Gov. Brian Kemp's newest executive order, a "shelter in place" directive, will likely have little impact on residents within Savannah city limits — who have already been under a similarly strict order for over a week.
The new statewide shelter in place protocol, revealed this evening, takes effect at 6 p.m. Friday and lasts through April 13.
It will limit Georgians to travel only to and from jobs, and for “essential services."
It allows residents to leave their homes to buy groceries and takeout food, purchase medical equipment or pharmacy products, seek health care, or exercise outside.
It bans all indoor or seated restaurant dining — service is limited to takeout or delivery.
All these restrictions are already in place under Savannah Mayor Van Johnson's order, in effect from March 24.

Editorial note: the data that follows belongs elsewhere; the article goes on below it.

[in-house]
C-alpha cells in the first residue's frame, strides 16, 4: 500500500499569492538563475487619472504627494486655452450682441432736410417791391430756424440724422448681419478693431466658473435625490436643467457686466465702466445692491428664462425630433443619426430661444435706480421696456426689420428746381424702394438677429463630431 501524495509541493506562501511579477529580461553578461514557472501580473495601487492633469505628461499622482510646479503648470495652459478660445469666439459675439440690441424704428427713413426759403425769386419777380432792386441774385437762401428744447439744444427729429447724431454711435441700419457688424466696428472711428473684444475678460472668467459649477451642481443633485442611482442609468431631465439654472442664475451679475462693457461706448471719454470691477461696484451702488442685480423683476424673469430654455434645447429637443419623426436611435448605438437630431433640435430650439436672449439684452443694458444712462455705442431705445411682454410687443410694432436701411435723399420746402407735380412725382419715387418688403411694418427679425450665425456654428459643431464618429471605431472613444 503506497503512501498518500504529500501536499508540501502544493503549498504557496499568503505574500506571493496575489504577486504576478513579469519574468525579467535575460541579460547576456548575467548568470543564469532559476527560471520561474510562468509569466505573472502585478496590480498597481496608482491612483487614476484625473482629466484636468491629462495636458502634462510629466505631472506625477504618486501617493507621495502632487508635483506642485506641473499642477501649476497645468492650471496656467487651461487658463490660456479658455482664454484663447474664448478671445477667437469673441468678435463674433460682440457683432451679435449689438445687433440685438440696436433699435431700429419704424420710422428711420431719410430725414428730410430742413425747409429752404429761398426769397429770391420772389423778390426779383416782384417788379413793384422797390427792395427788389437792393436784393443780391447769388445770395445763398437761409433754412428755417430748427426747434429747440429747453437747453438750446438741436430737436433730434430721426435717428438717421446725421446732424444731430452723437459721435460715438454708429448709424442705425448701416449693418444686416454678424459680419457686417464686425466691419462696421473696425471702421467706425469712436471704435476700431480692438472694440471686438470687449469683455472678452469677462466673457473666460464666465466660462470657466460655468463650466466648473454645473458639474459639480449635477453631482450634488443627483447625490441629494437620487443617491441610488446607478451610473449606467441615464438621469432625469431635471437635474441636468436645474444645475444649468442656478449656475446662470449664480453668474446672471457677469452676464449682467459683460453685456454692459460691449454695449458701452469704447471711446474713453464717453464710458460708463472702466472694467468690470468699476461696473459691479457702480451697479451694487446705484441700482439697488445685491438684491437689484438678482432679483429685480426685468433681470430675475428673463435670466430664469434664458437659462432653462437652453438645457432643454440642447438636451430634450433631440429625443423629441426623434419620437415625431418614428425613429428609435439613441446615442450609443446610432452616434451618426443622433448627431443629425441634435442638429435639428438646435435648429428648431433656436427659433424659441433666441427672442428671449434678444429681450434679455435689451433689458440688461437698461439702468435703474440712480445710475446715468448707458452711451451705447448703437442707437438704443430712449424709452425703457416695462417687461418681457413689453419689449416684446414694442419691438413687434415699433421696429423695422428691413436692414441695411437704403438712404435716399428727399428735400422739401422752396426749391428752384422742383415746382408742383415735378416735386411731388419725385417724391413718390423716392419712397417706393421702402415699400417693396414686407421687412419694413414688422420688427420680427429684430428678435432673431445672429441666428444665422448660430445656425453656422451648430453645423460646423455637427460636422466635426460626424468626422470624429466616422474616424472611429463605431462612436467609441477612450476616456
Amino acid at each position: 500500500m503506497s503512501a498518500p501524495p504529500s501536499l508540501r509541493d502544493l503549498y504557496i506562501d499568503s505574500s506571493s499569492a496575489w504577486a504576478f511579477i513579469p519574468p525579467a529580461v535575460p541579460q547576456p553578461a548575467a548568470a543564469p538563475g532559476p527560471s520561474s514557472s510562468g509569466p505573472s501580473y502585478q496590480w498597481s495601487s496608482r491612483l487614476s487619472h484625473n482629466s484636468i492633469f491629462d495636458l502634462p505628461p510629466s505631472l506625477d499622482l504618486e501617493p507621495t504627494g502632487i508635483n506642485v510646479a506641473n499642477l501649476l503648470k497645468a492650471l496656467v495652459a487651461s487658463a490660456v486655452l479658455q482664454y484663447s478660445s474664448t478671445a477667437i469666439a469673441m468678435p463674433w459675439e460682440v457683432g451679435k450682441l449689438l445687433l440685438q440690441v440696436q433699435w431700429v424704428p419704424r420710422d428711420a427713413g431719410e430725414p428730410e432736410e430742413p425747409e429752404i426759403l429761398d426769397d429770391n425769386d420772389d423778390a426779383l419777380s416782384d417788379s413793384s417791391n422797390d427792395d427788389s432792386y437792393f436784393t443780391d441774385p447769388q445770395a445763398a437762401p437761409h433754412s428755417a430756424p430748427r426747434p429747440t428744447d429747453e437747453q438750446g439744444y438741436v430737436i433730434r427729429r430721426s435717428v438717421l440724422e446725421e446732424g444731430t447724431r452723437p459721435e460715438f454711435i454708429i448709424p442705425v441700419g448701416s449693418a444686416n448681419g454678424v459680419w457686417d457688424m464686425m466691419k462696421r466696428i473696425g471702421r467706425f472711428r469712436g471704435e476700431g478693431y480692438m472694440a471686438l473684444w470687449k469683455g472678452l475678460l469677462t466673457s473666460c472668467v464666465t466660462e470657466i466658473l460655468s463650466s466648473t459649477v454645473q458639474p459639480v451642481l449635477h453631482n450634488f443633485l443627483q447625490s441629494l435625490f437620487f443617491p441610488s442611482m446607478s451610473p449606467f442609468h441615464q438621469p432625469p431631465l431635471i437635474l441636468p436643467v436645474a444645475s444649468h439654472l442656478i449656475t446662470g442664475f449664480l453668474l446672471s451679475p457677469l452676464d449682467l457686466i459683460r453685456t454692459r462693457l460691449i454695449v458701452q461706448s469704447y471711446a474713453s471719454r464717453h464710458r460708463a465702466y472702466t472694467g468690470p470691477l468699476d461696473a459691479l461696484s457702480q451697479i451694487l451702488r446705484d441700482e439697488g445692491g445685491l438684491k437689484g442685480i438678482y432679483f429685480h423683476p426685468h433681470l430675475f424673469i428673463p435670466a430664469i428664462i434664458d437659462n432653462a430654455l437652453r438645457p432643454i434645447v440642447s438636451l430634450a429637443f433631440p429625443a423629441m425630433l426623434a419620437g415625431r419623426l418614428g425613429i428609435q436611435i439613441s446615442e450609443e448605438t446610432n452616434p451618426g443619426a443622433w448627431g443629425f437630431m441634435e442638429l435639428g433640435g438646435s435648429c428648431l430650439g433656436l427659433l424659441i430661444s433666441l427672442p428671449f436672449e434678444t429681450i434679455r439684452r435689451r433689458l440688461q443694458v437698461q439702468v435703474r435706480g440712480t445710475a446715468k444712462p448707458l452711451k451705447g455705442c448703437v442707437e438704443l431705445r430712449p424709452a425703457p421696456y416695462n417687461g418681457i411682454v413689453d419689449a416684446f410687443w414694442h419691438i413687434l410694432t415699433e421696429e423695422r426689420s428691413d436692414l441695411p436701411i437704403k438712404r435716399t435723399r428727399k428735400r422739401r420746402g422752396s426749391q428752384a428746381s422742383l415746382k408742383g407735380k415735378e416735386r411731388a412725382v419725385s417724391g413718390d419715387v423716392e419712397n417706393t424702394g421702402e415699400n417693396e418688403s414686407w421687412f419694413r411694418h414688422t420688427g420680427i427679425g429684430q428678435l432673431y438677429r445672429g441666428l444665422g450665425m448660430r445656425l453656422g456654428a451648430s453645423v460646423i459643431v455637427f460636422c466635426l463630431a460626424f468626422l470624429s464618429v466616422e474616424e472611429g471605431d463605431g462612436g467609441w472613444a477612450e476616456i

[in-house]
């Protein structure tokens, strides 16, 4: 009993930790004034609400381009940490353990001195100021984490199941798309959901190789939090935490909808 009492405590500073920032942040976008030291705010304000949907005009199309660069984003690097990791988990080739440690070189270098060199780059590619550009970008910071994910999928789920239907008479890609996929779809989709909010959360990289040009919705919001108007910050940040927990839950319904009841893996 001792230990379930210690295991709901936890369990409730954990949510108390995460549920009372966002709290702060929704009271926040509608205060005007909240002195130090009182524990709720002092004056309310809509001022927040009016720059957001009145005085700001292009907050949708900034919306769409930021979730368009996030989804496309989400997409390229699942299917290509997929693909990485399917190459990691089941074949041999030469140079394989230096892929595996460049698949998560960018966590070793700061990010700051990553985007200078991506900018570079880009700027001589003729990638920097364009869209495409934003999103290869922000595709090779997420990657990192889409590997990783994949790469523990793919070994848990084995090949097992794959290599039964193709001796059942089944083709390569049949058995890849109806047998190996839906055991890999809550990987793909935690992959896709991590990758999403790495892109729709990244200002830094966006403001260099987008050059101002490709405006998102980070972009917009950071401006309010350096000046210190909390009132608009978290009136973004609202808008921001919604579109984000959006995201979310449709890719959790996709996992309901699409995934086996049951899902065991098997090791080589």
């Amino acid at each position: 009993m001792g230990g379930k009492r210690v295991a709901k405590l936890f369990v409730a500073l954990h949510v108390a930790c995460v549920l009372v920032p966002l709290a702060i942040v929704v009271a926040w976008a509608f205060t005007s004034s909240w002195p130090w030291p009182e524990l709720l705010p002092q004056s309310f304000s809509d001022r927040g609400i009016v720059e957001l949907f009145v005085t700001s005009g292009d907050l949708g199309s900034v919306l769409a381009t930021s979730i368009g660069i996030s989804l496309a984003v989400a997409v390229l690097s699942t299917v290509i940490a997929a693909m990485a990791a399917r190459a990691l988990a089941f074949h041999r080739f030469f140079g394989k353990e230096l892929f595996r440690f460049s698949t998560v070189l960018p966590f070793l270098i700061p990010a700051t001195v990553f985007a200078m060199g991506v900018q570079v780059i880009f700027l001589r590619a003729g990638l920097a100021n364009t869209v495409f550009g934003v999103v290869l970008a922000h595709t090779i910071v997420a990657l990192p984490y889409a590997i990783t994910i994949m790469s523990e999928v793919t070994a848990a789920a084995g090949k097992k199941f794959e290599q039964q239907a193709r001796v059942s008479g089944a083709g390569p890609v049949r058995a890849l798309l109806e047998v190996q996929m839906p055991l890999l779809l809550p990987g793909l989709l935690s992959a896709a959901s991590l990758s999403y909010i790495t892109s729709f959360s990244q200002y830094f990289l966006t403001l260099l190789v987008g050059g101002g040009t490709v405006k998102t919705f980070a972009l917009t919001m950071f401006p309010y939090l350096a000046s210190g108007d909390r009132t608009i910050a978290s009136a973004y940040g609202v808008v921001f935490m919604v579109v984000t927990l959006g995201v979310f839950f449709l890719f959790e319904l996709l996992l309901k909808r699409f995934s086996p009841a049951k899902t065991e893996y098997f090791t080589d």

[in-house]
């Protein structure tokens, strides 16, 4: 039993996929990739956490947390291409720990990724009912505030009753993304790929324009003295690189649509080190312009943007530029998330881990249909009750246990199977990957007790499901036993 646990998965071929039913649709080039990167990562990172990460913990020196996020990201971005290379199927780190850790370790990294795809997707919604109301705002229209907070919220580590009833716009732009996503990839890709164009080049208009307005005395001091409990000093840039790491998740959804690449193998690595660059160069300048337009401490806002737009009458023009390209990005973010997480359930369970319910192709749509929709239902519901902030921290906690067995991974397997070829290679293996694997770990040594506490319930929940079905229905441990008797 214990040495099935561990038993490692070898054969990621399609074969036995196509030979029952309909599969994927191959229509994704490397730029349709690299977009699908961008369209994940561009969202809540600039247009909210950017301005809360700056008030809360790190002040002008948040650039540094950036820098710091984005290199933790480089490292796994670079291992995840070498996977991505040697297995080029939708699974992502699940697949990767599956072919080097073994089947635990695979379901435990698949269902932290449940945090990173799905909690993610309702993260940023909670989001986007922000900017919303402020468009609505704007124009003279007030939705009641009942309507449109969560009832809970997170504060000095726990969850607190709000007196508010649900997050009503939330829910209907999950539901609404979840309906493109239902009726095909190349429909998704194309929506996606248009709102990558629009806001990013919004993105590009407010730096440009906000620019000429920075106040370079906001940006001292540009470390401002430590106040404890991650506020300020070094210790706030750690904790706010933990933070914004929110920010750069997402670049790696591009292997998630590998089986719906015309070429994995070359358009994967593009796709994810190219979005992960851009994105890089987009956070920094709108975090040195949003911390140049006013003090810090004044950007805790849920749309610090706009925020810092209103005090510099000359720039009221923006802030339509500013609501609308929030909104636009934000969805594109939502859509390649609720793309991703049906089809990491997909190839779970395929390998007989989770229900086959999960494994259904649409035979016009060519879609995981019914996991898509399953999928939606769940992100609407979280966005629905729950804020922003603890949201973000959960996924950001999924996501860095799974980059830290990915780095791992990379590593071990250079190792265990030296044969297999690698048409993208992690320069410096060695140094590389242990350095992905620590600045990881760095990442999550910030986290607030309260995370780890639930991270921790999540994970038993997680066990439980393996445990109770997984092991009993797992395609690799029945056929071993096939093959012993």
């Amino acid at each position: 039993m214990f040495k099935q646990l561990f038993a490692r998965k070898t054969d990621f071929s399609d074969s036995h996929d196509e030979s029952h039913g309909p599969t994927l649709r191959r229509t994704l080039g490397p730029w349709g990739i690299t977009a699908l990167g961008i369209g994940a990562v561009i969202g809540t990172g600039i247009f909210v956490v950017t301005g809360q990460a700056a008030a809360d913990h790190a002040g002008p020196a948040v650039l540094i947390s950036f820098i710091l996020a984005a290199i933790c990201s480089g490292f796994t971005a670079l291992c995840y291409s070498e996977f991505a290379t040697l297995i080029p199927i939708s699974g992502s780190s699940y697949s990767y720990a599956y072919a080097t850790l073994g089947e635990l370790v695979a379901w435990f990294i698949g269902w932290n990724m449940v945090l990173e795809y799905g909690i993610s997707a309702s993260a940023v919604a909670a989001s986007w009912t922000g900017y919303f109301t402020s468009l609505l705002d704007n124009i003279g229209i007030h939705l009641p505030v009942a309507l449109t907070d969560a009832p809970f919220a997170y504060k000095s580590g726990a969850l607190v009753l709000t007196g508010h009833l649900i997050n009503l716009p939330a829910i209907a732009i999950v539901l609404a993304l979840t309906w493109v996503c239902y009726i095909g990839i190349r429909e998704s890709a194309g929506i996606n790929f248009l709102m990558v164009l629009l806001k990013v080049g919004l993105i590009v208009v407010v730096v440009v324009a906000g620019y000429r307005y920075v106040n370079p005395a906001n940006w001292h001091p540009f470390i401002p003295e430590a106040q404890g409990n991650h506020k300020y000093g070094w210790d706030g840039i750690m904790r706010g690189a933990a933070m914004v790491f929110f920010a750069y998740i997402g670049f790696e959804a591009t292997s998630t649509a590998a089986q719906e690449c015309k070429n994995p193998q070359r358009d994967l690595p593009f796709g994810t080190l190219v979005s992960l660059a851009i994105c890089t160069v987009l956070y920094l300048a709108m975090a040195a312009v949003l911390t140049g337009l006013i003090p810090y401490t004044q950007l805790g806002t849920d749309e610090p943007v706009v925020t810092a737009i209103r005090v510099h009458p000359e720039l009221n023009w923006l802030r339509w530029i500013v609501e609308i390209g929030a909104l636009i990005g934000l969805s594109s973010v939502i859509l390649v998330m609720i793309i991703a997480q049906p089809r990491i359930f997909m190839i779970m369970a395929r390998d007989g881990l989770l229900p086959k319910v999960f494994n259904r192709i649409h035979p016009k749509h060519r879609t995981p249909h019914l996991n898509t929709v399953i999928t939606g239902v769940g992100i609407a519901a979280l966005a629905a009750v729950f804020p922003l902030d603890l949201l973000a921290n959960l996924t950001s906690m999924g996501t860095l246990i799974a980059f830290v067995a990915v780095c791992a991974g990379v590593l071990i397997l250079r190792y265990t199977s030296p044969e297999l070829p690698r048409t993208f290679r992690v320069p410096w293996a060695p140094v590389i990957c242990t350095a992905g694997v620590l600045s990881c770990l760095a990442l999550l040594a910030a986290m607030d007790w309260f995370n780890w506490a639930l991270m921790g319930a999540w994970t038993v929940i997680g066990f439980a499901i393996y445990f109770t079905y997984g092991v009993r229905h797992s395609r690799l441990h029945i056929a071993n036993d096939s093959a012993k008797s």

The state order in some ways will actually loosen Savannah's restrictions, which divide work into "essential" and "non-essential" categories.
The new, superseding state policy instead lists criteria for “minimum basic operations” and “critical infrastructure" for a business to stay open.
Haircare/nail facilities, gyms, fitness centers, theaters, performance venues, bowling alleys, massage therapists, and tattoo/body artists and recreational indoor activities are to close. (Again, most are already closed in the City of Savannah.)
Bars and nightclubs had already been closed by a previous state order, and will remain so.
The new order specifically says that firearms and ammunition stores are NOT to be restricted in operation, and can stay open as per usual if they comply with the same social distancing protocol as other businesses.
All non-prohibited businesses are required to maintain strict social distancing policies and to allow for working remotely whenever possible.
Some Chatham County residents outside Savannah will feel the impact — in some areas, dine-in service has still been available. That will all stop by Friday evening.
See the order here.
The executive order supersedes all local and county measures.